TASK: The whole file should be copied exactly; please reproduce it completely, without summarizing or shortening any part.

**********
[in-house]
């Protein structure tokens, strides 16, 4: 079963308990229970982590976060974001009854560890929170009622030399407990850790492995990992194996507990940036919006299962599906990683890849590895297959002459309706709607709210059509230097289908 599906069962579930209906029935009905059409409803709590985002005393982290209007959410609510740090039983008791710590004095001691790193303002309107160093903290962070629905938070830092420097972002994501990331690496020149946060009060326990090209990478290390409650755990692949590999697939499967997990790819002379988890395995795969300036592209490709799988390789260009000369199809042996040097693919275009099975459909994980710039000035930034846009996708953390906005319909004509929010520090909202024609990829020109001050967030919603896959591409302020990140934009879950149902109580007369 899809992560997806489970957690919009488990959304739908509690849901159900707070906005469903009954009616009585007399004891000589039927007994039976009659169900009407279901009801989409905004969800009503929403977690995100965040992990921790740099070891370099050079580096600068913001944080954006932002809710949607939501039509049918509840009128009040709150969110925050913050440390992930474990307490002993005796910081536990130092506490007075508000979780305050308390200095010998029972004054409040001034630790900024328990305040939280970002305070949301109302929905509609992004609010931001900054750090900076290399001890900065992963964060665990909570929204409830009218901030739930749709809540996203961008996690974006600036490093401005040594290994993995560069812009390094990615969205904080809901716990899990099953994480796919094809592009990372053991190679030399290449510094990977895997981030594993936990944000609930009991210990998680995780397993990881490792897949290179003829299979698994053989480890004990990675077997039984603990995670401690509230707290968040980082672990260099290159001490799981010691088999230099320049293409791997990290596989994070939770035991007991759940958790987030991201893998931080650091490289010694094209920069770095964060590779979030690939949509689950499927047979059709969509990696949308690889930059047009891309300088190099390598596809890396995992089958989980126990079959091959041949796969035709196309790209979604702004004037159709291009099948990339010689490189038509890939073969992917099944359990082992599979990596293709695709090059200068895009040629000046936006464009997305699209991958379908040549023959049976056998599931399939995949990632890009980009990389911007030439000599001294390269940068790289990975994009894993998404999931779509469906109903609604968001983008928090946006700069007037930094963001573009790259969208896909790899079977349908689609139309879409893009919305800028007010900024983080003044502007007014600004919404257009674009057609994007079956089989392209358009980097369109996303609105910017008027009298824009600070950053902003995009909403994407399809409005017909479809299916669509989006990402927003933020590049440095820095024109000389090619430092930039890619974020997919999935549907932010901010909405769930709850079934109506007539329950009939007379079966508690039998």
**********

[in-house]
């Protein structure tokens, strides 16, 4: 079963308990229970982590976060974001009854560890929170009622030399407990850790492995990992194996507990940036919006299962599906990683890849590895297959002459309706709607709210059509230097289908 599906069962579930209906029935009905059409409803709590985002005393982290209007959410609510740090039983008791710590004095001691790193303002309107160093903290962070629905938070830092420097972002994501990331690496020149946060009060326990090209990478290390409650755990692949590999697939499967997990790819002379988890395995795969300036592209490709799988390789260009000369199809042996040097693919275009099975459909994980710039000035930034846009996708953390906005319909004509929010520090909202024609990829020109001050967030919603896959591409302020990140934009879950149902109580007369 899809992560997806489970957690919009488990959304739908509690849901159900707070906005469903009954009616009585007399004891000589039927007994039976009659169900009407279901009801989409905004969800009503929403977690995100965040992990921790740099070891370099050079580096600068913001944080954006932002809710949607939501039509049918509840009128009040709150969110925050913050440390992930474990307490002993005796910081536990130092506490007075508000979780305050308390200095010998029972004054409040001034630790900024328990305040939280970002305070949301109302929905509609992004609010931001900054750090900076290399001890900065992963964060665990909570929204409830009218901030739930749709809540996203961008996690974006600036490093401005040594290994993995560069812009390094990615969205904080809901716990899990099953994480796919094809592009990372053991190679030399290449510094990977895997981030594993936990944000609930009991210990998680995780397993990881490792897949290179003829299979698994053989480890004990990675077997039984603990995670401690509230707290968040980082672990260099290159001490799981010691088999230099320049293409791997990290596989994070939770035991007991759940958790987030991201893998931080650091490289010694094209920069770095964060590779979030690939949509689950499927047979059709969509990696949308690889930059047009891309300088190099390598596809890396995992089958989980126990079959091959041949796969035709196309790209979604702004004037159709291009099948990339010689490189038509890939073969992917099944359990082992599979990596293709695709090059200068895009040629000046936006464009997305699209991958379908040549023959049976056998599931399939995949990632890009980009990389911007030439000599001294390269940068790289990975994009894993998404999931779509469906109903609604968001983008928090946006700069007037930094963001573009790259969208896909790899079977349908689609139309879409893009919305800028007010900024983080003044502007007014600004919404257009674009057609994007079956089989392209358009980097369109996303609105910017008027009298824009600070950053902003995009909403994407399809409005017909479809299916669509989006990402927003933020590049440095820095024109000389090619430092930039890619974020997919999935549907932010901010909405769930709850079934109506007539329950009939007379079966508690039998």